360Submissions: Kenya Airways Get Your Act Together! How Not To Deal With (Nigerian) Passengers

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In the last month alone, Kenya Airways has repeatedly canceled Lagos bound flights and delayed others by an average of 9 hours.

These delays and cancellations have been backed with all sorts of excuses ranging from a lack of aviation fuel to the pilot missing to ‘operational issues; and the latest, aircraft issues. Interestingly, irrespective of the issues, the delays always curiously seem to take the same amount of time.

Last Friday, Kenya Airways as usual announced a 9 hour delay on their 7:55am Nairobi-Lagos flight. Passengers who were mostly on transit from other far away places were exhausted and very disappointed. Many missed graduations, weddings, office meetings, conferences and other personal events. One man cried when he realised he would miss his youngest son’s high school graduation.

Kenya Airways ushered willing passengers to a nearby hotel, promising them a 5pm flight home. All passengers were brought back to the terminal at 2pm only to learn that the flight was canceled. Let us not even start to discuss the distress, miscommunication, confusion and utter chaos at the Nairobi airport where there were no customer care reps to manage the situation. The ground crew were just there to inform passengers – almost without empathy for the distress they had caused.

The next day was a DEJAVU. At 7am, the Lagos bound flight was again moved to 5pm. Sensing potential problems, customer care staff again were clueless about how to deal with distressed passengers (some now stranded for 2 days). Their only aim in life at this point seemed to be to herd them like cattle as quickly as possible back to the hotel.

Note: Some passengers have how had to check in 3 times in 2 days. One would think someone would have asked the transport team to keep those passengers at the hotels till they were sure the flight was departing.

The attempt only partially succeeded as many irate passengers demanded to speak with a senior person rather than a poor ground crew staff poorly trained to handle issues of this magnitude.
The Nigerian passengers, in an effort to calm the situation, nominated one leader to go seek out management. It seemed to take a lifetime as they did not get immediate cooperation. In the meantime, the cattle herding to the hotels went on almost forcefully in spite of protests by some passengers that this was not the focus.

When the delegation returned, passengers were rather surprised that the 2 KQ staff who came with them had vanished.

They were later found and confessed they preferred to let the delegation members speak to the passengers. People were really shocked at this very clear demonstration of inability to handle basic issues at best and complete indifference to your customers at worst. They still insisted on the delegation leaders speaking which was not accepted by the passengers who were now becoming pretty agitated.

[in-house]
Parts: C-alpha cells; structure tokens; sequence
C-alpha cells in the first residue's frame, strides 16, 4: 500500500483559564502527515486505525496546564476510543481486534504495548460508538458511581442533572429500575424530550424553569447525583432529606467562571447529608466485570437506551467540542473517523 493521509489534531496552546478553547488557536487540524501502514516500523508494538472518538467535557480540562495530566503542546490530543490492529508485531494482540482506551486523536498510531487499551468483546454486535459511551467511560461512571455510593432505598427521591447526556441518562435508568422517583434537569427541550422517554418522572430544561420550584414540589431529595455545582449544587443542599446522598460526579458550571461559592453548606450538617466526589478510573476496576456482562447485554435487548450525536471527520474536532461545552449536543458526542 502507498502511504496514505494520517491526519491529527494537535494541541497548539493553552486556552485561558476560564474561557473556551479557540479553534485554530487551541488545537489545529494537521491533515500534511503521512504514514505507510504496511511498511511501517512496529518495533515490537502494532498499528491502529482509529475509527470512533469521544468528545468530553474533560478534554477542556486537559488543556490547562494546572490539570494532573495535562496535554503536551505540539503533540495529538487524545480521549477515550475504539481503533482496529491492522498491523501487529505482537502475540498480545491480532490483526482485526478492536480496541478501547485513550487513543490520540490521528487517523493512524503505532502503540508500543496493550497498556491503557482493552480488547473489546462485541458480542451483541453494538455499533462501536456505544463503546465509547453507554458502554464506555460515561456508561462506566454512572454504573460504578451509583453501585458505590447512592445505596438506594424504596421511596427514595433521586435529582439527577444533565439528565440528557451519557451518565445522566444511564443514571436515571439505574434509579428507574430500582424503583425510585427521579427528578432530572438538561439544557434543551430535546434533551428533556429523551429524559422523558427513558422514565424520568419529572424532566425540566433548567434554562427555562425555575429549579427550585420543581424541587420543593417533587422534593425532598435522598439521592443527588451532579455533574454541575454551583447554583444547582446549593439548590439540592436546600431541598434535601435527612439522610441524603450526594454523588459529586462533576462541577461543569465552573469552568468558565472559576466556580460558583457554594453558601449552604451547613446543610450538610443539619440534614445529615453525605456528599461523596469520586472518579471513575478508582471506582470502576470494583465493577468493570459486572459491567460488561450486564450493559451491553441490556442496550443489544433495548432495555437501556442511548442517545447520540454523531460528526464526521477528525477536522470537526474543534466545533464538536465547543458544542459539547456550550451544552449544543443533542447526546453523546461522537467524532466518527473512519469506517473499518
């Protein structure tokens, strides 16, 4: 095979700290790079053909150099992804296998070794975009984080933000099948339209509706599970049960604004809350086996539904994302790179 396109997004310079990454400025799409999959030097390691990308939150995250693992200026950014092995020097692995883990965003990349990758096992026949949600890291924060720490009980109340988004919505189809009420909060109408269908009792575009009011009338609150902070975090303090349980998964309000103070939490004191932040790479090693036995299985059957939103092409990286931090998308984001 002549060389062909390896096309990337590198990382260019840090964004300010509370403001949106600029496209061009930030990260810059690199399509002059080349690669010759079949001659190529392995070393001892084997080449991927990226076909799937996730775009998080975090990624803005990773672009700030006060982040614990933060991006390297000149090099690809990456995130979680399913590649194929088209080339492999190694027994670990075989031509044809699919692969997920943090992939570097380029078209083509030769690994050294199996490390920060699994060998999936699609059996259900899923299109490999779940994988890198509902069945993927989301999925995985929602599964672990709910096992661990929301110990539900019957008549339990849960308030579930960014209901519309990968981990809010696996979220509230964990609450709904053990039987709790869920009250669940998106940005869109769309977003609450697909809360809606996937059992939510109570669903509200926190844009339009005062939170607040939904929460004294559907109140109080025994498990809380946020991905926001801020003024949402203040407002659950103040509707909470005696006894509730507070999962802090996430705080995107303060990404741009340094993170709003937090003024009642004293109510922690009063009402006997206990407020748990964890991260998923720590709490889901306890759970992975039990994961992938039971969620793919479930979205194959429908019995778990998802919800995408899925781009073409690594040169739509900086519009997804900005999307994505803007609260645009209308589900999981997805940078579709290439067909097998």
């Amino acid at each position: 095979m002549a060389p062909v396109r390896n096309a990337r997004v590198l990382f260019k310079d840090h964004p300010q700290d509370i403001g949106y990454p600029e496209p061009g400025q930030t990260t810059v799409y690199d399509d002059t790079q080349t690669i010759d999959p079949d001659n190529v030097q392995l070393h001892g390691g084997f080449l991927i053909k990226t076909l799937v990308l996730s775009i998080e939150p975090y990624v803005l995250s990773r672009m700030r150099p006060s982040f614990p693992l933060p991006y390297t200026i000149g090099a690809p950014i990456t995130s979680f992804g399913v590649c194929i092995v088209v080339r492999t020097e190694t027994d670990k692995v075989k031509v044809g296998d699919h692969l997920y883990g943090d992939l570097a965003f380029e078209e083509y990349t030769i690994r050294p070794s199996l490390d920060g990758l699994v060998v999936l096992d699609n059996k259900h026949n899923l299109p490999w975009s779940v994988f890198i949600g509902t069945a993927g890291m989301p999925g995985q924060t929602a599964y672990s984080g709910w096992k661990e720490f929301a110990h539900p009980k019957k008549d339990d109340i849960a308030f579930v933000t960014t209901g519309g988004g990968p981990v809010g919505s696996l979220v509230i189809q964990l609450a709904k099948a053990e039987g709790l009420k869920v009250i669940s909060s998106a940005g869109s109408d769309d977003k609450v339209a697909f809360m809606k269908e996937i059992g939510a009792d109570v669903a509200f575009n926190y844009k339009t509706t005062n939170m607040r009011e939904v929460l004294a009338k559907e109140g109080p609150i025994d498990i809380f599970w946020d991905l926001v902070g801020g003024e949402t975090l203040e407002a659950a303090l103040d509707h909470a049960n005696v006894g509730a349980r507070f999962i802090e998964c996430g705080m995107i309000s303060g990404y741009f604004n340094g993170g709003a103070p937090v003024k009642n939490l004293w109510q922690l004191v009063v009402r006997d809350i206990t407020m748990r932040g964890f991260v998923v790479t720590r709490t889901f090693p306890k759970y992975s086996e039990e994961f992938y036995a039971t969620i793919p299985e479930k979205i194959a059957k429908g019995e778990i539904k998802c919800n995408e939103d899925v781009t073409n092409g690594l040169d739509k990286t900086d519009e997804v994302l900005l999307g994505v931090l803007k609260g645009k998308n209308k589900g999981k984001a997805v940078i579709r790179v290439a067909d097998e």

Sadly, they may as well not have spoken as they could not promise anything, they could not tell whether or not the 5pm flight would take off, in fact, they only succeeded in frustrating people more as they were inaudible.

Passengers then requested 3 simple points:

1. Guarantee the 5pm delayed flight would not be canceled like the previous day.
2. Guarantee that those with onward connections from Lagos would be given hotel accommodation.
3. Those who could proceed would be assisted with transport.

This is where it completely went wrong as it initially took 2 hours to even get a letter from the junior staff acting as senior people. The letter they came with was disappointingly a standard generic apology letter with no commitments or promises and none of the points above was taken on board.

All they made were several vague verbal, non binding promises.

Bottomline, Kenya Airways seriously failed in its commitments to customers again and again.

Kenya Airways did not help any stranded customers – their staff were nowhere to be found on arrival in Lagos. We were all on our own.

Kenya Airways has not made an attempt to reach out to several affected customers to apologise.

Kenya airways has not even made an attempt to compensate anyone.

Kenya Airways lost majority of its Trader Class Passengers due to failures in understanding its Nigerian customers. This group has since moved to Ethiopian Airlines who have smartly opened a local landing point in Enugu; the centre of trade.

It appears that this is the single most important reason Kenya Airways downgraded the Lagos route as they are simply unable to fill the cargo hold any longer. That lucrative cargo business was lost when they lost the traders.

Kenya airways has not been able to attract Nigerian business and leisure travelers due to its lack of customer focus. What business person will fly with an airline where it appears that the only guarantee you have is a delay or outright cancellation? Nigerians are too sophisticated to be bought by cheap hotel accommodation in industrial estates on Mombassa Road when business and/or family awaits at home.

Go ask South Africans how much they earn from Nigerian weekend travelers or holiday makers.
To compound issues, you take customers who are stranded in Nairobi to hotels and make them buy their own transit visa which they never wanted in the first place for $20. You make unsuspecting passengers whose flights have been canceled pay for a rescheduled flight – wow.

The flight on Saturday was less than half full with just about 100 passengers (combined from 2 days). This is slowly becoming a Catch 22 for you and you are taking it out on us, the few loyal customers left in Africa’s biggest economy.

Get your act together Kenya Airways or you will lose the rest of us who have deliberately traveled with you and coped with a lot of poor service, shoddy old and poorly maintained aircraft. Why Nigerian passengers have to endure going through the old and tired Terminal 1C, we cannot understand.

The planes used to countries KQ feels are important (Muzungu/Oyinbo) countries in Europe, US and now even Asia are so different, one can shed a tear for Africans’ inhumanity to Africans.